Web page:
Twin T-Ps Restaurant, early roadside attraction, opens on March 13, 1937.

  • By Walt Crowley
  • Posted 12/15/2000
  • Essay 2890

On March 13, 1937, the Twin T-Ps (later Power's Pancake House and Twin Teepees) opens at 7201 Aurora Ave. N, near Green Lake. The unusual building features two metal-clad conical pavilions, hence its name, intended to attract the attention of passing motorists, and becomes an instant, if unofficial, landmark. Such structures, now rare in Seattle, are classified as "vernacular architecture" because their idiosyncratic designs usually reflect individual quirks or promotional strategies rather than conventional standards.

The building was designed by Delland Harris and housed the main dining room was housed in the southern "teepee." A pre-opening article in The Seattle Times described its dining room as featuring "a huge open-pit fireplace, covered with seashells" in a decor inspired by American Indian designs. The northern pavilion contained the kitchen and a cocktail lounge. Restrooms were located on the upper floor of a lobby structure bridging the two teepees.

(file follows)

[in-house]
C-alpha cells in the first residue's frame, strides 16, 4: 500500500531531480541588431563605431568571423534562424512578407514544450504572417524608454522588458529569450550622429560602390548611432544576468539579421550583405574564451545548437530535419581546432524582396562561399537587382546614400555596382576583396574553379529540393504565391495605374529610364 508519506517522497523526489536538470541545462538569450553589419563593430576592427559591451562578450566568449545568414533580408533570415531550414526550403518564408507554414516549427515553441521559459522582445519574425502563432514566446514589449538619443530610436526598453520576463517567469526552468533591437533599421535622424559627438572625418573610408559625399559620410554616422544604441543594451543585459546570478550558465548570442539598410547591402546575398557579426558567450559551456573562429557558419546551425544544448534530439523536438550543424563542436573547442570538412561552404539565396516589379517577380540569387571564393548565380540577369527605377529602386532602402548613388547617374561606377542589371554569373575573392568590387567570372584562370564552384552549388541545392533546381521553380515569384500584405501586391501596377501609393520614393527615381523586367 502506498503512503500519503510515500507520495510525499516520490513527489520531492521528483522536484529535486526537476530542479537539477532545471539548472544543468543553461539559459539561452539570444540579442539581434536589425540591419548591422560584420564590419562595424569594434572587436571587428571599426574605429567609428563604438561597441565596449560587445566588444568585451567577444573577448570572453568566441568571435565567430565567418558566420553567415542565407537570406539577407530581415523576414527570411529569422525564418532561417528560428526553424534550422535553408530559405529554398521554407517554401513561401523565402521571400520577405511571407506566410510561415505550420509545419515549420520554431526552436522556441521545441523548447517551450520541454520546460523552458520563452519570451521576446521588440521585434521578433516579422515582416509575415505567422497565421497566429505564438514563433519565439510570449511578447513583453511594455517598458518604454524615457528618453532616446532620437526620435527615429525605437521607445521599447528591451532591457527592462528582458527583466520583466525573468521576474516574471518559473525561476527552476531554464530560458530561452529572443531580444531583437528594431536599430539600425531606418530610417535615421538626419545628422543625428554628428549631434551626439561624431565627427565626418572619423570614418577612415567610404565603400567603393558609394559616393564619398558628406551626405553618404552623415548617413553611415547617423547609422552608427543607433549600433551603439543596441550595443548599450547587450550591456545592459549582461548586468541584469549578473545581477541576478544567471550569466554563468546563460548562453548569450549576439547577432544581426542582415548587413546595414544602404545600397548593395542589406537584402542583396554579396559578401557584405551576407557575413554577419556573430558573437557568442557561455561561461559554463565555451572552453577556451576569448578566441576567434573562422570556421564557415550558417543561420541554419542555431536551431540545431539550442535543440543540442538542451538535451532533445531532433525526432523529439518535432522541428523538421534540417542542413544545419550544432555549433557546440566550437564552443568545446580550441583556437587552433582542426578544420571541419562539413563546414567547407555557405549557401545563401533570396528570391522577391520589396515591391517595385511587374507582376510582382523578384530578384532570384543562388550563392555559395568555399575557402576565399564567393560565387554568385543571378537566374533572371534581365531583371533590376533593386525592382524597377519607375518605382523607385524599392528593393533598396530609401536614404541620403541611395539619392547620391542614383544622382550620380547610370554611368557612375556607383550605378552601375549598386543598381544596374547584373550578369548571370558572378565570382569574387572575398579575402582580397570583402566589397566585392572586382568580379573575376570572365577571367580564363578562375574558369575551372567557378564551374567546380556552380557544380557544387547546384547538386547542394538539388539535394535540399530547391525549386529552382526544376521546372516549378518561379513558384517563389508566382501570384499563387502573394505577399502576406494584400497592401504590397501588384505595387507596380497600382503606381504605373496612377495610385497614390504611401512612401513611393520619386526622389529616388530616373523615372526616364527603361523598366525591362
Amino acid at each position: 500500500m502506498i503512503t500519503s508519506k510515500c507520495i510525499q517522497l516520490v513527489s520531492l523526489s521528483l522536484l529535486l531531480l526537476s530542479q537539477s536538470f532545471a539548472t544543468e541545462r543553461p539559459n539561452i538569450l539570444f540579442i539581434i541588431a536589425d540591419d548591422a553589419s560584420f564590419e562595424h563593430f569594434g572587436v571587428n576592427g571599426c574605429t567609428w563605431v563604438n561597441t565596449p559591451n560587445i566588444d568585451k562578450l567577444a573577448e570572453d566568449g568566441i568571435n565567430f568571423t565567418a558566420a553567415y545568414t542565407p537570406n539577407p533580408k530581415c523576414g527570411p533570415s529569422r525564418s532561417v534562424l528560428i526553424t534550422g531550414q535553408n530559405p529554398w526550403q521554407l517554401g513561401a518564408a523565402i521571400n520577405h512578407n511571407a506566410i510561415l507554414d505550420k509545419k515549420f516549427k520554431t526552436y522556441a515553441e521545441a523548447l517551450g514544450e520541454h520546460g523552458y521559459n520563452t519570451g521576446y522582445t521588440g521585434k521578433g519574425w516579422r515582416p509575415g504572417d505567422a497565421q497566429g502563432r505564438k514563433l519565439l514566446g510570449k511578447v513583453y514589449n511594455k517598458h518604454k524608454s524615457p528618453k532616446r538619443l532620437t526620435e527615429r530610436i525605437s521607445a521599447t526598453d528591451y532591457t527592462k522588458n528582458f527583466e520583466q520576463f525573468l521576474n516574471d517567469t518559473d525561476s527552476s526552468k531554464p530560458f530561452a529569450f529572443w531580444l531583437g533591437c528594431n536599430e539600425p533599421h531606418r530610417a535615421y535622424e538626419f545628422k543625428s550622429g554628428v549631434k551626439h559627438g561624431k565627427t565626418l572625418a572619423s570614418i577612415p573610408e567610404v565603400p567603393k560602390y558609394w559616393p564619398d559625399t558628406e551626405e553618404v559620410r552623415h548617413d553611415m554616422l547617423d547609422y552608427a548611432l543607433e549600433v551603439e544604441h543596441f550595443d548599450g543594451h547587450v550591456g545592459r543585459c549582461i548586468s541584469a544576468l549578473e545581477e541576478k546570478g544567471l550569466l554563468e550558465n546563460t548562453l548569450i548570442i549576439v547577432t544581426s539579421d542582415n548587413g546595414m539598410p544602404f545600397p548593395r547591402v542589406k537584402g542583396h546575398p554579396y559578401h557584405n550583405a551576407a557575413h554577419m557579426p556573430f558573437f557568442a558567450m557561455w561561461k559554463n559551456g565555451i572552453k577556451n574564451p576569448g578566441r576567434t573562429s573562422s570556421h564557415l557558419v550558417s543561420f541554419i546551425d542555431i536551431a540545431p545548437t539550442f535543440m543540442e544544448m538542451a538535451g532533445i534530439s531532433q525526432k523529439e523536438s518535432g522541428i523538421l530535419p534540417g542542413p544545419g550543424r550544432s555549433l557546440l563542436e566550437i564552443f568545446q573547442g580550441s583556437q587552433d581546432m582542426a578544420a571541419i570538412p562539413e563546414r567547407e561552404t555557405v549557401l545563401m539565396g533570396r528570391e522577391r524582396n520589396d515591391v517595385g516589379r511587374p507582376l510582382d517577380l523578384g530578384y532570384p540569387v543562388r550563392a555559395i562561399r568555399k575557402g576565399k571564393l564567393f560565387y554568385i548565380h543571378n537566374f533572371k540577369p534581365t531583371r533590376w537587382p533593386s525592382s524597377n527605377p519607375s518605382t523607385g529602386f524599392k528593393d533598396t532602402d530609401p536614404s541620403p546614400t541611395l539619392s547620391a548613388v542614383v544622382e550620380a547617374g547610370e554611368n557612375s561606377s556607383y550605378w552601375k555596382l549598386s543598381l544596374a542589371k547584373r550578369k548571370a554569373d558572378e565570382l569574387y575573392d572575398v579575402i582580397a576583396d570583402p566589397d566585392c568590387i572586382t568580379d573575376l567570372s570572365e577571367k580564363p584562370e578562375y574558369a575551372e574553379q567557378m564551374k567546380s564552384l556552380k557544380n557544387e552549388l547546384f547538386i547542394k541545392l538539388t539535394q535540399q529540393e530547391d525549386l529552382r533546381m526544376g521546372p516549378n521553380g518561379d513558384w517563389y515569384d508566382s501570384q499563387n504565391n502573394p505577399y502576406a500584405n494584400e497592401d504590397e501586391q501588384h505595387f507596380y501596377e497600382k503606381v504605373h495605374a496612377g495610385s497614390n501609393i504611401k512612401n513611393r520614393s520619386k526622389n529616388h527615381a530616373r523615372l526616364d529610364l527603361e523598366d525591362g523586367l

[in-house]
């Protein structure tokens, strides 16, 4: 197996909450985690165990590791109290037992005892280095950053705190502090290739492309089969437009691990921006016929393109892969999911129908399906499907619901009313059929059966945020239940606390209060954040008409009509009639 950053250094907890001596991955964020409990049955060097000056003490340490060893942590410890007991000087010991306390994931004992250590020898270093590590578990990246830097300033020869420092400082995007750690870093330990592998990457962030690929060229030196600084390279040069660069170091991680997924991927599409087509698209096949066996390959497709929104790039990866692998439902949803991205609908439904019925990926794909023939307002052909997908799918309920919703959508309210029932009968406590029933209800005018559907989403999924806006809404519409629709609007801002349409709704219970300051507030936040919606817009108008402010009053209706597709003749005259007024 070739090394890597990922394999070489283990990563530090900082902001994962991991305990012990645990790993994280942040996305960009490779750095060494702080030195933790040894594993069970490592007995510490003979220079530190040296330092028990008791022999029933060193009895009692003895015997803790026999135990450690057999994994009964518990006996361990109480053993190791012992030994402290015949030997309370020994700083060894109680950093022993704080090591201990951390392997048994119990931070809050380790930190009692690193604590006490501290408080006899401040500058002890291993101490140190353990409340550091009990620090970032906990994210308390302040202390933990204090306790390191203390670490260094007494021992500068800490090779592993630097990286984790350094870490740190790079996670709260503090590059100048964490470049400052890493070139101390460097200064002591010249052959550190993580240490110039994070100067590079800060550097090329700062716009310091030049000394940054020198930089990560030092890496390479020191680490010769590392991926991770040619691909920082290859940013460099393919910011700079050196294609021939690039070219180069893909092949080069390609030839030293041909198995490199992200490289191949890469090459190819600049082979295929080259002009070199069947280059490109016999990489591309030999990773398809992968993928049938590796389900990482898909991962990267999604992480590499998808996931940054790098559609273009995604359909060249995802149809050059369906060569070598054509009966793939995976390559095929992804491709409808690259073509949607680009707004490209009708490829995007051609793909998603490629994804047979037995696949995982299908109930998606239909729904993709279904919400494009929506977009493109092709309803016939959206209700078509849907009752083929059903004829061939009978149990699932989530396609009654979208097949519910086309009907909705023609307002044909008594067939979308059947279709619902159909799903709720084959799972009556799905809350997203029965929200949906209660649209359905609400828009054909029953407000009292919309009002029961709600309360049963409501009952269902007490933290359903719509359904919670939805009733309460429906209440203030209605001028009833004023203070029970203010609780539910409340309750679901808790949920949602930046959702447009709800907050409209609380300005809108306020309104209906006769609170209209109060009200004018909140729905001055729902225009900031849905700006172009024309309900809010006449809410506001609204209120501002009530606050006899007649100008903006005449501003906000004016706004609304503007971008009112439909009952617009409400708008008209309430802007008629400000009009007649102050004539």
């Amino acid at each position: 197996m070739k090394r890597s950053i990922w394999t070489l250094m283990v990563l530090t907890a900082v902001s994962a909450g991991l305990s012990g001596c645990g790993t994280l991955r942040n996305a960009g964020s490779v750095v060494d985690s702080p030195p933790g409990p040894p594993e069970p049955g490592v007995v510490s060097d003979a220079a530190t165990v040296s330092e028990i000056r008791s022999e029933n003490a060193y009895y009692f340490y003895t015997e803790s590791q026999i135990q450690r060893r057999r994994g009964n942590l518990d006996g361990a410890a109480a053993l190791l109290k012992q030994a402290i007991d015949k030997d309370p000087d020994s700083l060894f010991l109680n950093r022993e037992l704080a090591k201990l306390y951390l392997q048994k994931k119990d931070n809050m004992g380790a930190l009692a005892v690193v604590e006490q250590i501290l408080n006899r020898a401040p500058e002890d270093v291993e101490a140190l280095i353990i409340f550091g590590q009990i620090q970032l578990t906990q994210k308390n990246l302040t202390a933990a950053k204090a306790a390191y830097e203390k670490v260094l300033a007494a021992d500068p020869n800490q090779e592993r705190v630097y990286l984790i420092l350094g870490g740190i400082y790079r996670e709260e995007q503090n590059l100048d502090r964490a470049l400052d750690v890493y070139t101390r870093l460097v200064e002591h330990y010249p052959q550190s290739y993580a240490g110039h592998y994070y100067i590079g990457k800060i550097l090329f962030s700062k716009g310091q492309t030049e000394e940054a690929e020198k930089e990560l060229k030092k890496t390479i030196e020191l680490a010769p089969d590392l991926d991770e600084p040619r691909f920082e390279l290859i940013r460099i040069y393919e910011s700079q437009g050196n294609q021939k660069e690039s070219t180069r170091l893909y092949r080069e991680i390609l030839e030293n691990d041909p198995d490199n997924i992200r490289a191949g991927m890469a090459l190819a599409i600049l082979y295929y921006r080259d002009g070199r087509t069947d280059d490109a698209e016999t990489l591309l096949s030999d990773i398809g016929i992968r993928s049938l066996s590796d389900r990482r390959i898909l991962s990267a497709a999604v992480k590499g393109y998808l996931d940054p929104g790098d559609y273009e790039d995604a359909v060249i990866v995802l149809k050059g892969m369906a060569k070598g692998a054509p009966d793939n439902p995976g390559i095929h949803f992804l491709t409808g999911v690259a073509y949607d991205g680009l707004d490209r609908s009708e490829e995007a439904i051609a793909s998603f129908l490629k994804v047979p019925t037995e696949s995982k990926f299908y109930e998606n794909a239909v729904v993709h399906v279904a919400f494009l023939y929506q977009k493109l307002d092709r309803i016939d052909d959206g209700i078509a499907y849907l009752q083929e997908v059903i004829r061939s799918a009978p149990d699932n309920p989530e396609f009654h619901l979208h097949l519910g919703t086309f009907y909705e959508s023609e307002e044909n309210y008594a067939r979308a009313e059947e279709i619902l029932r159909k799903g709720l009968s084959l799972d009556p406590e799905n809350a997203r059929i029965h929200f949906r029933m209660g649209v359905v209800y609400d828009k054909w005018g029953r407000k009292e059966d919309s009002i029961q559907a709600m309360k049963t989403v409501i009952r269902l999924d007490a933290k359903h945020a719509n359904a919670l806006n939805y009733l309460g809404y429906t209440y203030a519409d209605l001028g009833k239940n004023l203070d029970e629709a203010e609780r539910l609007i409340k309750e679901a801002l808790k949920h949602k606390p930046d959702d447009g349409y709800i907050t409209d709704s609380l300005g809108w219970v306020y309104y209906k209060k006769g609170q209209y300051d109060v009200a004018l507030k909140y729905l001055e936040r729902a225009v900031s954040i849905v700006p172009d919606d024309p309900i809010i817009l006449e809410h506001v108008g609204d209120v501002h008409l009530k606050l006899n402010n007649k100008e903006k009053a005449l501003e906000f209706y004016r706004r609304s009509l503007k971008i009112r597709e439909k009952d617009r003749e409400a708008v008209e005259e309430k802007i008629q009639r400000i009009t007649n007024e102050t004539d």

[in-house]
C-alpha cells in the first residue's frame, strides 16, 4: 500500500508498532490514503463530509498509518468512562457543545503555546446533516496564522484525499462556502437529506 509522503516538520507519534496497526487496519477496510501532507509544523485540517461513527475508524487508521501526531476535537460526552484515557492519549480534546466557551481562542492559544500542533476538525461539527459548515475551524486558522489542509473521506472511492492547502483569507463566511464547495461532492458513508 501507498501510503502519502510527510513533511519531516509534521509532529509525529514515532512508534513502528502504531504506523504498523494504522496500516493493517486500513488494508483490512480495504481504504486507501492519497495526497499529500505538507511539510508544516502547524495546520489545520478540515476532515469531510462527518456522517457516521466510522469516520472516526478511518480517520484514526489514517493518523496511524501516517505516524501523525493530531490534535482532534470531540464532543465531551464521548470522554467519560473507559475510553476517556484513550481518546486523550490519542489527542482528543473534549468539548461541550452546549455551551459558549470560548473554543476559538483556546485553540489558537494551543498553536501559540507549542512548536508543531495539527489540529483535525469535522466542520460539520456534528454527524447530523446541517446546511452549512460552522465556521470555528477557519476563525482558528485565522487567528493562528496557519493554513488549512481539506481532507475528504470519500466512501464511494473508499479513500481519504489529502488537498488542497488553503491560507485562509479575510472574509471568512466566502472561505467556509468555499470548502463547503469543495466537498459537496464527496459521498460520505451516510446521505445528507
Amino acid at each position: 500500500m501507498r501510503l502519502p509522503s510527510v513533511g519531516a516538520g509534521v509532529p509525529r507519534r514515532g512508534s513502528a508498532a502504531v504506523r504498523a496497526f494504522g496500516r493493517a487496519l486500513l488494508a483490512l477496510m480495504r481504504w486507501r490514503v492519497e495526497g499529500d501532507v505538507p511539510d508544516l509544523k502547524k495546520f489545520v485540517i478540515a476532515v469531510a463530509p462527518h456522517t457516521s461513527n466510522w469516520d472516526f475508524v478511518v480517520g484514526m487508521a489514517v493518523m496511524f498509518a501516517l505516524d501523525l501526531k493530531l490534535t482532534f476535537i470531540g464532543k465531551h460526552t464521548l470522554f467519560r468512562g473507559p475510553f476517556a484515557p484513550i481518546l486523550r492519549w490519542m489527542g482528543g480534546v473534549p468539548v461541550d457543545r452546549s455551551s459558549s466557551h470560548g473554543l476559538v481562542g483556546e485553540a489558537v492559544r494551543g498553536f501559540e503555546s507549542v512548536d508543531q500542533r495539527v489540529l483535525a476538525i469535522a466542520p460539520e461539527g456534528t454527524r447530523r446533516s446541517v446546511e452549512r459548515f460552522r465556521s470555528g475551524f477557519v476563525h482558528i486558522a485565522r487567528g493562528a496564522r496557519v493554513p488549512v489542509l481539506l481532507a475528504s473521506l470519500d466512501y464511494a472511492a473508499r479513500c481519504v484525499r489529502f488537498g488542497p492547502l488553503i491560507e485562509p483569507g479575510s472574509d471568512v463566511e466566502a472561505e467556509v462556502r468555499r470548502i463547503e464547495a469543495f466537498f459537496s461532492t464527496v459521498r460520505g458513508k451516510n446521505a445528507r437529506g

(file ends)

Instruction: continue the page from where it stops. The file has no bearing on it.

Twin Teepees' fare consisted of standard American dishes. Prime rib became a popular Friday night specialty in the 1980s and 1990s.

A Colonel in the Kitchen

The Twin T-Ps was first operated by Herman E. Olson. It passed through several hands before being acquired in 1942 by Walter Clark (d. 1990), who went on to build a regional chain of 22 restaurants. Clark employed a former war buddy, Col. Harland Sanders, who worked on his famous "Kentucky fried chicken" recipe in the Teepee's kitchen before establishing his own fast food empire (Tippetts).

The restaurant operated as "Powers Pancake House" between 1959 and 1967. Its original name was restored, although spelled out as "Teepees" in 1976. The restaurant suffered a fire on July 31, 1997, and a more serious blaze on June 1, 2000, closed its doors.

On July 31, 2001, early in the morning, the restaurant was bulldozed to the ground, despite its place in Seattle's history and despite the fact that it would have undoubtedly been protected under historic preservation. Landlord Rob Pierides explained that it was too complex and expensive to repair.


Andrea Otanez, "Another Roadside Subtraction," The Seattle Times, December 13, 2000, p. B-1; The Seattle Times, March 12, 1937, August 1, 1997; Ibid., April 22, 1999; Ibid., August 11, 2000; P. E. Tibbetts (assisted by Dorothy K. Bestor and Mary Clark Crabtree), Mr. Restaurant (Seattle: Murray Publishing, 1990).

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